Albert Camus is said to have stated, “School prepares us for the life in the world that does not exist.” Today, we are preparing students for a future where AI will likely play a significant role in every aspect of life, while transforming careers requiring high levels of education in white collar fields. Our responsibility is to ensure that this preparation includes a critical understanding of AI’s ethical dimensions, fostering a generation of learners who are not only technologically proficient but also capable of functioning within it. This is crucial when we consider our work in higher education as aimed at increasing social mobility and mitigating disparities. For these reasons, and more, higher education faculty must be at the forefront of preparing students for an AI-filled future.

Idea in Action: At public, comprehensive universities serving diverse populations, embedding AI literacy into the curriculum from the first year can have a transformative impact. By aligning AI fundamentals with career skills, often introduced in first-year seminars, we can lay a foundation for equitable tech access. Discipline-specific faculty can also extend features across all degree plans, guaranteeing that every student, regardless of their major or background, graduates with AI proficiency. This not only levels the playing field in the job market but also prepares students to ethically and effectively engage with AI in their future careers. A comprehensive integration can help reduce the digital divide and ensure our graduates are both capable of competing with their AI-proficient peers and prepared to lead in an AI-driven world.

5. Knowing Your “Personnel”

Recognizing and leveraging GenAI’s strengths and limitations is crucial for educators to enhance learning while mitigating risks. GenAI’s ability to translate concepts into practice, streamline complex processes and provide personalized feedback can significantly improve classroom efficiency and reduce educators’ workloads. By incorporating these strengths into the curriculum, faculty can foster a more engaging and tailored learning experience.

However, GenAI’s limitations, such as its propensity for errors and dependence on precise instructions and pretrained data, necessitate a mindful approach to integration. Addressing these challenges head-on, educators can guide students toward informed and critical use of GenAI tools, preventing misuse and the pitfalls of passive learning while leveraging its weaknesses. Explicitly outlining GenAI’s capabilities and limitations empowers students to navigate these tools effectively, preserving active engagement and collaborative learning. This balanced approach ensures that GenAI promotes efficiency while safeguarding the quality of learning and intellectual development.

Idea in Action: Utilize a “teaching” syllabus outline that demonstrates the strengths and weaknesses of AI within the educational process rather than a prescriptive paragraph to be read and forgotten. On day one, these aspects can be discussed with time for first-order and second-order thinking followed by practical applications. For instance, since LLMs sometimes “hallucinate” or generate misleading information, they are best utilized within areas in which we have some prior knowledge and can verify. One approach is substantiating AI-generated information against class notes, readings and lectures—teaching students to treat AI as a tool to augment learning, not as a substitute for thinking. Students learn to leverage AI’s capabilities responsibly, applying it to complement their coursework while critically assessing its accuracy and relevance. This method builds better self-regulation, equipping students with the skills to use AI effectively and ethically in their academic and future professional lives.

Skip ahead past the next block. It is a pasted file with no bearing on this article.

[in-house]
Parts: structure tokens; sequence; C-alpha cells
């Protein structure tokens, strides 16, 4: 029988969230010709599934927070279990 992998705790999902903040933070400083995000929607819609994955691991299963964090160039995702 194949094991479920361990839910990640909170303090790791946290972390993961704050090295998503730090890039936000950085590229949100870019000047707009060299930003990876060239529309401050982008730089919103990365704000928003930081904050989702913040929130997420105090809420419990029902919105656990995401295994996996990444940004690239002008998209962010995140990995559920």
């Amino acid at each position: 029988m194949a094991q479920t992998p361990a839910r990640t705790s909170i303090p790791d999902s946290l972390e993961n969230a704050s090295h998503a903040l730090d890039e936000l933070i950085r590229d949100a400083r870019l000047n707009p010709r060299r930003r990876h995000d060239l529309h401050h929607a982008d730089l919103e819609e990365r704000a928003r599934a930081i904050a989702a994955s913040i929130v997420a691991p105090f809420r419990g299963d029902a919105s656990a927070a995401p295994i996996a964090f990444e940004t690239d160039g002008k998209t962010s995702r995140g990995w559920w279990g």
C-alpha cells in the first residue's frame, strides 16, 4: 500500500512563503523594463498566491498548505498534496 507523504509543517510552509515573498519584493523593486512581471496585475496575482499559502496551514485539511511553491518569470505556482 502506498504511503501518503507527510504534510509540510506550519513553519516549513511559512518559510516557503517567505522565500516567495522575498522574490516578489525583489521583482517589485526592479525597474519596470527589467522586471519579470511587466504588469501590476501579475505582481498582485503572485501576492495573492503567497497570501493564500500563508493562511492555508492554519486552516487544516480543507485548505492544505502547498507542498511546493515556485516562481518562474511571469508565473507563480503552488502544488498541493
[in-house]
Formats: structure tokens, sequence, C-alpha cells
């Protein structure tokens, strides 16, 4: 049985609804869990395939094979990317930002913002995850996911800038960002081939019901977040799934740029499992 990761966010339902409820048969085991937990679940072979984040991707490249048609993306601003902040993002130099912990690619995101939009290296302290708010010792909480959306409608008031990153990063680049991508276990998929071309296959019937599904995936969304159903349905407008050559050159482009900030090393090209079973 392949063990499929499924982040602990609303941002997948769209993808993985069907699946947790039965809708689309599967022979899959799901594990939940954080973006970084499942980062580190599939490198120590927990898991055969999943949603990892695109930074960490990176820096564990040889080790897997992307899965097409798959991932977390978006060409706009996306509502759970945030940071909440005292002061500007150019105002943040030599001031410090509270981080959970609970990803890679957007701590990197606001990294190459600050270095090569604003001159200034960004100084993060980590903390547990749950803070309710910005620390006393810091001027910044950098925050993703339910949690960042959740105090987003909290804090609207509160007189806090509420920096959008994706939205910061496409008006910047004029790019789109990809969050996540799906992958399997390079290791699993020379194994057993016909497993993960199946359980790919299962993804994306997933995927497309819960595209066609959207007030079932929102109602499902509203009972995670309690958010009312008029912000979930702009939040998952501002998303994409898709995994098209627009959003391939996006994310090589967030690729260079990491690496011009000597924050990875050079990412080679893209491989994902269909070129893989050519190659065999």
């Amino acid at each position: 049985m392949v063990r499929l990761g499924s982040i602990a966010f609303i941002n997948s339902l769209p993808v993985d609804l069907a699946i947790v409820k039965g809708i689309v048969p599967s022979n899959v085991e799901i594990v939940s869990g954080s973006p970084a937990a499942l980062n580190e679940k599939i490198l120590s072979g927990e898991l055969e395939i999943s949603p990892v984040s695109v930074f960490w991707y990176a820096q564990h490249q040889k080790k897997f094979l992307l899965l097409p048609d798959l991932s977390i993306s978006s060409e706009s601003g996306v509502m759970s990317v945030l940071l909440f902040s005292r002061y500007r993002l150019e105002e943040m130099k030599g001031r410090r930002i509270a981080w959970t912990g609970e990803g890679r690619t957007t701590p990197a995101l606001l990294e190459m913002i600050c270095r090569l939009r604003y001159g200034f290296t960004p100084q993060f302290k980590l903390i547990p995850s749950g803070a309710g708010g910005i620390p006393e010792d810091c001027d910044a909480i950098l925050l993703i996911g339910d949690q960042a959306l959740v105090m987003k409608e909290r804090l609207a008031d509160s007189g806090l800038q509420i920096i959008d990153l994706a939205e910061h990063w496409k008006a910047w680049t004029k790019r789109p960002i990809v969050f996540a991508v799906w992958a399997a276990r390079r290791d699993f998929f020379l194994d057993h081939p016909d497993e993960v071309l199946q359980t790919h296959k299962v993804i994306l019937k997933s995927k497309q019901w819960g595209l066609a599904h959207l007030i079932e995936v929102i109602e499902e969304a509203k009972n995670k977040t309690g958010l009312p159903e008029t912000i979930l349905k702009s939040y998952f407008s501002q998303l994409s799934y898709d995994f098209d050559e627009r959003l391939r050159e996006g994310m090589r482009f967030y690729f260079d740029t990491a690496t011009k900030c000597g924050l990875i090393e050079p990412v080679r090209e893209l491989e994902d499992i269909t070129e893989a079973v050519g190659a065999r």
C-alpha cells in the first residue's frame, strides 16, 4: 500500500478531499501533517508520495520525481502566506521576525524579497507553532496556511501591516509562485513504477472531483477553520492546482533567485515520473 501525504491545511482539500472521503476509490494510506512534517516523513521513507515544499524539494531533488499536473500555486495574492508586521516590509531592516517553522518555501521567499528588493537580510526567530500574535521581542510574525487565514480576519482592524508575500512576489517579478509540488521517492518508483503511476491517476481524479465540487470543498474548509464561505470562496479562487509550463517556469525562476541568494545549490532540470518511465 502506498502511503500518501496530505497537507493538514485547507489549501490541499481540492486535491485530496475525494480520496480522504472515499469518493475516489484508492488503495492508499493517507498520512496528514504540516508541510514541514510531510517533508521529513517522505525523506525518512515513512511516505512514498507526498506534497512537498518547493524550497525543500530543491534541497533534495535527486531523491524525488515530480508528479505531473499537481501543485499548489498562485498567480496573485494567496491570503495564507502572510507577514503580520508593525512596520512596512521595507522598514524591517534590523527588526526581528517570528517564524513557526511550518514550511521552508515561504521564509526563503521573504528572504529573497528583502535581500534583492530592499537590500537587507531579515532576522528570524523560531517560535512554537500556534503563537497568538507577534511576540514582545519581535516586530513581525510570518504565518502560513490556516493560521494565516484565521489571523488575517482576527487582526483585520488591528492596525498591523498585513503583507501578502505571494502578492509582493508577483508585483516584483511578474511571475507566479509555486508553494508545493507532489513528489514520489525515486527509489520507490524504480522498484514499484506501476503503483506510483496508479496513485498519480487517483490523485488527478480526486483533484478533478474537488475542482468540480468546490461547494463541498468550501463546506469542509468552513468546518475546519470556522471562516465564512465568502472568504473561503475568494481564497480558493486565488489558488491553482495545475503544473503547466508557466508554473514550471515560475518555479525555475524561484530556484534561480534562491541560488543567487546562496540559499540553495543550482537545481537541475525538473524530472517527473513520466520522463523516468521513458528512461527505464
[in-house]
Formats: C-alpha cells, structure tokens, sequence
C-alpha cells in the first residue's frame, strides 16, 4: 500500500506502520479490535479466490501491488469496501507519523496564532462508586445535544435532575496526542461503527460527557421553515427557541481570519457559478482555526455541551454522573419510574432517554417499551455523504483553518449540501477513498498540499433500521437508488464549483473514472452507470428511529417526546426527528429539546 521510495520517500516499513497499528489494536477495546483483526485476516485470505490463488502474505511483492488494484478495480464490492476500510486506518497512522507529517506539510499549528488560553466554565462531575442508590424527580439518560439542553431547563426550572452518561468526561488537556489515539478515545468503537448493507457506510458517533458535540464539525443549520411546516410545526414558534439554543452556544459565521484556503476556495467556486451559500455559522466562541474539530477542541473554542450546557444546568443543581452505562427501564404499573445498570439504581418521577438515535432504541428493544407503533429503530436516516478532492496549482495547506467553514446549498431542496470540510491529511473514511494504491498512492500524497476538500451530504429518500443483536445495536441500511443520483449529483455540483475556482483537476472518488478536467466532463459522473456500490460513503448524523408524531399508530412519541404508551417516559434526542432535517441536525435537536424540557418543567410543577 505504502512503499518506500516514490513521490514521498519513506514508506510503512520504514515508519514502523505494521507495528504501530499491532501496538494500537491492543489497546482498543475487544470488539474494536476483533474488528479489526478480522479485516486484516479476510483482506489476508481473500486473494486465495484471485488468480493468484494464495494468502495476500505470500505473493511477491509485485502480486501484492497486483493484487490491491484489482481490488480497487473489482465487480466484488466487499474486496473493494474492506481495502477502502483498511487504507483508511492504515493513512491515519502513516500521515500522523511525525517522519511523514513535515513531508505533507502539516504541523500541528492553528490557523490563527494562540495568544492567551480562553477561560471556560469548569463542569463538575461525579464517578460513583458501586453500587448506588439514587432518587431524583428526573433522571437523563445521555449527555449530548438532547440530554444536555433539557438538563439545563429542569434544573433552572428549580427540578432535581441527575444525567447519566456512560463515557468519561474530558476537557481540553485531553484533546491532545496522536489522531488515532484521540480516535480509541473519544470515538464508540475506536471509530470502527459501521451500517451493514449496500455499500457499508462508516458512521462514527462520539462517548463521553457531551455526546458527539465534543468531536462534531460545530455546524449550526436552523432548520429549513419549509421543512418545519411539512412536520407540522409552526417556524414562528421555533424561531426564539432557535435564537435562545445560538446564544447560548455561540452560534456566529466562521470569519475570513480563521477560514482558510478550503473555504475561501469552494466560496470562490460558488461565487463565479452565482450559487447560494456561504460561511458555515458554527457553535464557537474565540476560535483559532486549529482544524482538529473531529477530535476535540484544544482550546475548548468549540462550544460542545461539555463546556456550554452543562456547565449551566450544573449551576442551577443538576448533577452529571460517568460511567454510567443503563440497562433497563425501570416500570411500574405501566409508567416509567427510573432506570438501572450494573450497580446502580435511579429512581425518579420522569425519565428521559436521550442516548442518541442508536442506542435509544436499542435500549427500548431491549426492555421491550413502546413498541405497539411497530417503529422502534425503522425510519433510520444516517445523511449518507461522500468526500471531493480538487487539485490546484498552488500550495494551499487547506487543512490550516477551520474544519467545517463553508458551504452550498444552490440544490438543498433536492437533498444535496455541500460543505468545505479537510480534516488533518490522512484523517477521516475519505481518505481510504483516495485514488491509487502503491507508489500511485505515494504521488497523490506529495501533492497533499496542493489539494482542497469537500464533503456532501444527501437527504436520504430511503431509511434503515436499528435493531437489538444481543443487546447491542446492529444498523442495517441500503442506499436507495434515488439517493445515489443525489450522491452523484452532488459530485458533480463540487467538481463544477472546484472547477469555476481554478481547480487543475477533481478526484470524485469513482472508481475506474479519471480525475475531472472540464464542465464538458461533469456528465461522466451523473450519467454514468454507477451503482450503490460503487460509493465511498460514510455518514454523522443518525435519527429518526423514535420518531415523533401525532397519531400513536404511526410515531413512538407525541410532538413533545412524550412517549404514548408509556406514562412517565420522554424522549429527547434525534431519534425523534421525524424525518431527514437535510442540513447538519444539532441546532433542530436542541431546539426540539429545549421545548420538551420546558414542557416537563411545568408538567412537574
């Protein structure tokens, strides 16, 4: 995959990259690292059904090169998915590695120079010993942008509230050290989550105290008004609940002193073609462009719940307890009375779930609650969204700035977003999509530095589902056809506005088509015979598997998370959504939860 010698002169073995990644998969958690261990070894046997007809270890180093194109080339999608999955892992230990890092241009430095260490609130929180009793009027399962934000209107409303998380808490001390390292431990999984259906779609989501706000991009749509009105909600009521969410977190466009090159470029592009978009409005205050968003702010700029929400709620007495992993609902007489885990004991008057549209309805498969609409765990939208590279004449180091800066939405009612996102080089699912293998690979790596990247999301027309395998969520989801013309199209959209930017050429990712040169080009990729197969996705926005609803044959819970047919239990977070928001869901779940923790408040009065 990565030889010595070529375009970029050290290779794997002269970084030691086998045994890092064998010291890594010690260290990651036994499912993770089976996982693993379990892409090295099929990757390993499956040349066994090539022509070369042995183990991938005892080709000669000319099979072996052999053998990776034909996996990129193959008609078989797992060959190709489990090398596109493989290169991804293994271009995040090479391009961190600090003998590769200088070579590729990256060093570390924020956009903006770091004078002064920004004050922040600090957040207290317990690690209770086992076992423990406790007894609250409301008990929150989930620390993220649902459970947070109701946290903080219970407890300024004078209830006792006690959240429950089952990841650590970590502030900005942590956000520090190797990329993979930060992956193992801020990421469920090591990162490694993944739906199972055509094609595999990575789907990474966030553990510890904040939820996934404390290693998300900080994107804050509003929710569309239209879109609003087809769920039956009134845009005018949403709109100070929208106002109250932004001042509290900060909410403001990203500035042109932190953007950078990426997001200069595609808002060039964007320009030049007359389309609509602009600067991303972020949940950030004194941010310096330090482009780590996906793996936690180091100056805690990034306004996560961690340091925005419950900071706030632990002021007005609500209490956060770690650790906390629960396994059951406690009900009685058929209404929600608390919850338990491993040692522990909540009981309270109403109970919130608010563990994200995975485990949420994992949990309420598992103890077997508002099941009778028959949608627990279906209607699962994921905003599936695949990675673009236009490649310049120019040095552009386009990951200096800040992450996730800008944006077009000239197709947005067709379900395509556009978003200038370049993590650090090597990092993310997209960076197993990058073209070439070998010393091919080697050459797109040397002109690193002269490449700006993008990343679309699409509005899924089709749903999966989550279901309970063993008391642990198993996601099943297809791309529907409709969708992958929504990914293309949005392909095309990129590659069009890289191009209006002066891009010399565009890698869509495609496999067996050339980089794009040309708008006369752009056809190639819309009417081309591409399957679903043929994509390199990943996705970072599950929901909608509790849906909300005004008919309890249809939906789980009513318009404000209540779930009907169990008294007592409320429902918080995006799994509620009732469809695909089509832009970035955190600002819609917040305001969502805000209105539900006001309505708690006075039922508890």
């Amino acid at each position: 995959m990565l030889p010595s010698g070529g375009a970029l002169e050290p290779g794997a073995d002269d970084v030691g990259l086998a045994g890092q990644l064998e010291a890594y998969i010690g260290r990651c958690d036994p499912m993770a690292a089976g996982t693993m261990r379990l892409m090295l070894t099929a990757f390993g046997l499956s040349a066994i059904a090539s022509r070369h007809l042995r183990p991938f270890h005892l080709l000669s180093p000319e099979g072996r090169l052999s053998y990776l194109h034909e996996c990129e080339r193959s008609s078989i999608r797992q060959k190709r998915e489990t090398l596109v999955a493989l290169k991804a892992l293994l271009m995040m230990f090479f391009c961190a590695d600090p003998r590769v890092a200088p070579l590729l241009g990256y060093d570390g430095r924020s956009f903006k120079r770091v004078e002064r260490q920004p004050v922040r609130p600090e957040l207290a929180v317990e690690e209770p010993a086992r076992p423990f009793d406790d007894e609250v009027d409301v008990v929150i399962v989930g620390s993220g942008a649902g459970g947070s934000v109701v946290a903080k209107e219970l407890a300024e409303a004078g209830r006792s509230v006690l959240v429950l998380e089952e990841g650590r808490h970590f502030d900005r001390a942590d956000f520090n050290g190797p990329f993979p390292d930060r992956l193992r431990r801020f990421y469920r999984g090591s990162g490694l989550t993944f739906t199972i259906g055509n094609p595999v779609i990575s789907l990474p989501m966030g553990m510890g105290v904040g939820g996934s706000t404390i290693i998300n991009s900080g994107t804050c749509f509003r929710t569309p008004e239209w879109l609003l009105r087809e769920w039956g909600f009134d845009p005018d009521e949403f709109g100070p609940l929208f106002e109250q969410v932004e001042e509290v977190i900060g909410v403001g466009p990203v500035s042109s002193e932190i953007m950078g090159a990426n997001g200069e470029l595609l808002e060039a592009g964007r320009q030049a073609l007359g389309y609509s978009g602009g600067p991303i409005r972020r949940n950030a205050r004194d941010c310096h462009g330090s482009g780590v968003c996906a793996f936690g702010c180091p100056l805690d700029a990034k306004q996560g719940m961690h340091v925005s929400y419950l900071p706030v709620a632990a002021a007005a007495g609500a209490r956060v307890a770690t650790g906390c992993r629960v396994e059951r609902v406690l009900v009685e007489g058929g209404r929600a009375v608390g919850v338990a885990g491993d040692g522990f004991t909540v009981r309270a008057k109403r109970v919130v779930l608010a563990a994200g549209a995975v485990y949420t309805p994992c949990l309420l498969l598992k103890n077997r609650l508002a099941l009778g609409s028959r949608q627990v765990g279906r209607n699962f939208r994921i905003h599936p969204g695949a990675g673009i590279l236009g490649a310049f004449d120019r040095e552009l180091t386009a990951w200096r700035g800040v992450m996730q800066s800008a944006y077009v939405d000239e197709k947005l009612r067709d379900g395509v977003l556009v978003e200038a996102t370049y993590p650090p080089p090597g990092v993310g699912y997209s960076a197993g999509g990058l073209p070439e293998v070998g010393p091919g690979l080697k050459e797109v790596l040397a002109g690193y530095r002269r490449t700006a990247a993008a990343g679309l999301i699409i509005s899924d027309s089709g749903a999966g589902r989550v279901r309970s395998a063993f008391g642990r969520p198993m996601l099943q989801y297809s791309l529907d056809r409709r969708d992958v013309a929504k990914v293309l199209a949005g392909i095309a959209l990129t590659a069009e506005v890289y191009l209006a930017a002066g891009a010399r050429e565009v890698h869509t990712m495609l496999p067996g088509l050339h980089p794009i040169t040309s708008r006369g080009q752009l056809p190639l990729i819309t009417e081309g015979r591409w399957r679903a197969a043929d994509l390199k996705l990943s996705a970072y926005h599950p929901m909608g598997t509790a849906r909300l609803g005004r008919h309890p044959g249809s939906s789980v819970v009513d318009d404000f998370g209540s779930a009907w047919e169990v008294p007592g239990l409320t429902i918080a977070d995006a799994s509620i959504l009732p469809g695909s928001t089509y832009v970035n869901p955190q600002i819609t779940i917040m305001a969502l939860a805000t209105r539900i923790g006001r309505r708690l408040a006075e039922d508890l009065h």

6. Building in the Human Loop

A 2005 PBS interview with Kurt Vonnegut provides insight into why he refused to order envelopes online and instead preferred going to the store where he would see and meet people in the process. He said, “What the computer people don’t realize, or they don’t care, is we’re dancing animals. You know, we love to move around. And it’s like we’re not supposed to dance at all anymore.”

This poetic reflection on human nature underscores the importance of maintaining the human element in education. Integrating GenAI tools into teaching and learning does not mean replacing the human touch with cold algorithms and endless prompts. Instead, it’s about augmenting human interaction, enhancing the educator’s role, reducing the challenges of feedback, implementing high engagement grounded in sound pedagogy and enriching learning experiences with critical thinking and guidance in a personalized manner. Intentionally building the human loop into lessons ensures that education remains a deeply personal, empathetic and thoughtful experience along a potentially transformative journey.

Idea in Action: I developed the “HumanAIzing Learning Cycle” to map a complete AI-integrated lesson rooted in two key principles: first, faculty-designated conceptual frameworks guide the integration of GenAI, not the reverse; second, the social and communal aspects of teaching and learning are preserved, even as AI components are incorporated. The cycle begins with a pedagogically driven lesson plan, followed by topic-specific student prompts that engage with GenAI’s iterative capabilities. Students then evaluate AI-generated content against trusted sources, leading to phases of reflection, engagement and assessment, culminating in feedback. The cycle prevents the passive use of GenAI and makes the educational experience more interactive and responsive. It is a blueprint for educators looking to incorporate GenAI into their teaching practices thoughtfully with valued teaching methods, ensuring technology enhances rather than diminishes quality.

The Broader Goal: Embrace GenAI With Vision and Responsibility

Educators have the unique opportunity to harness GenAI’s transformative potential—turning concepts into engaging classroom practices, personalizing the learning journey and streamlining educational processes. Yet, this technological frontier demands more than just adaptation; it calls for a reimagining of our pedagogical paradigms and an understanding that we are not being replaced but needed more than ever. By integrating GenAI’s strengths into our curricula in small ways, we can craft a more interactive, efficient and democratizing educational experience.

This is a call to action for educators to lead with creativity, courage and a deep commitment to transformative education. Let us seize this moment to meaningfully redefine the landscape of higher education, making it a beacon of innovation and inclusivity that has evaded us in the past.

Ripsimé K. Bledsoe is a faculty member for the First-Year Experience program at Texas A&M University at San Antonio.